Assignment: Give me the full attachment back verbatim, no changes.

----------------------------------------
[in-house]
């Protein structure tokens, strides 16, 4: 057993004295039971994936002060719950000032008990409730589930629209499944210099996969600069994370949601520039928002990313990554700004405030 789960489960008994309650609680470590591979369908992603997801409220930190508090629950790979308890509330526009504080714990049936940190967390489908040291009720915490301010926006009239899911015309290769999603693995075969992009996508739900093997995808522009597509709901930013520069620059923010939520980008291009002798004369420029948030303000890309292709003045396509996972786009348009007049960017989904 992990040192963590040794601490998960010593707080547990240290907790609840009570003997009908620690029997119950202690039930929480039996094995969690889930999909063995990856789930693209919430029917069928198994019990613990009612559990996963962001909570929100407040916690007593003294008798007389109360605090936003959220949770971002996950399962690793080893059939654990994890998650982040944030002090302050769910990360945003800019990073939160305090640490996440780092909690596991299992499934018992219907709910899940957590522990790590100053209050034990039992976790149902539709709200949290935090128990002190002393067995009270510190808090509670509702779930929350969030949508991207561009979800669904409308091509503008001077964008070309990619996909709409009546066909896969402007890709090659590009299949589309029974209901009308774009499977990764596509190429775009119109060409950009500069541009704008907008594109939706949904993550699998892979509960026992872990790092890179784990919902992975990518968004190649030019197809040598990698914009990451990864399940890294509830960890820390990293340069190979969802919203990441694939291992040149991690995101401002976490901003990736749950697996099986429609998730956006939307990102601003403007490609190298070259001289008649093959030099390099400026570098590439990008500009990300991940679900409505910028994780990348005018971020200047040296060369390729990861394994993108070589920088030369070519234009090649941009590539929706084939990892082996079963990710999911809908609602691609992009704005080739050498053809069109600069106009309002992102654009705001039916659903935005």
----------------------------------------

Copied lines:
[in-house]
């Protein structure tokens, strides 16, 4: 057993004295039971994936002060719950000032008990409730589930629209499944210099996969600069994370949601520039928002990313990554700004405030 789960489960008994309650609680470590591979369908992603997801409220930190508090629950790979308890509330526009504080714990049936940190967390489908040291009720915490301010926006009239899911015309290769999603693995075969992009996508739900093997995808522009597509709901930013520069620059923010939520980008291009002798004369420029948030303000890309292709003045396509996972786009348009007049960017989904 992990040192963590040794601490998960010593707080547990240290907790609840009570003997009908620690029997119950202690039930929480039996094995969690889930999909063995990856789930693209919430029917069928198994019990613990009612559990996963962001909570929100407040916690007593003294008798007389109360605090936003959220949770971002996950399962690793080893059939654990994890998650982040944030002090302050769910990360945003800019990073939160305090640490996440780092909690596991299992499934018992219907709910899940957590522990790590100053209050034990039992976790149902539709709200949290935090128990002190002393067995009270510190808090509670509702779930929350969030949508991207561009979800669904409308091509503008001077964008070309990619996909709409009546066909896969402007890709090659590009299949589309029974209901009308774009499977990764596509190429775009119109060409950009500069541009704008907008594109939706949904993550699998892979509960026992872990790092890179784990919902992975990518968004190649030019197809040598990698914009990451990864399940890294509830960890820390990293340069190979969802919203990441694939291992040149991690995101401002976490901003990736749950697996099986429609998730956006939307990102601003403007490609190298070259001289008649093959030099390099400026570098590439990008500009990300991940679900409505910028994780990348005018971020200047040296060369390729990861394994993108070589920088030369070519234009090649941009590539929706084939990892082996079963990710999911809908609602691609992009704005080739050498053809069109600069106009309002992102654009705001039916659903935005």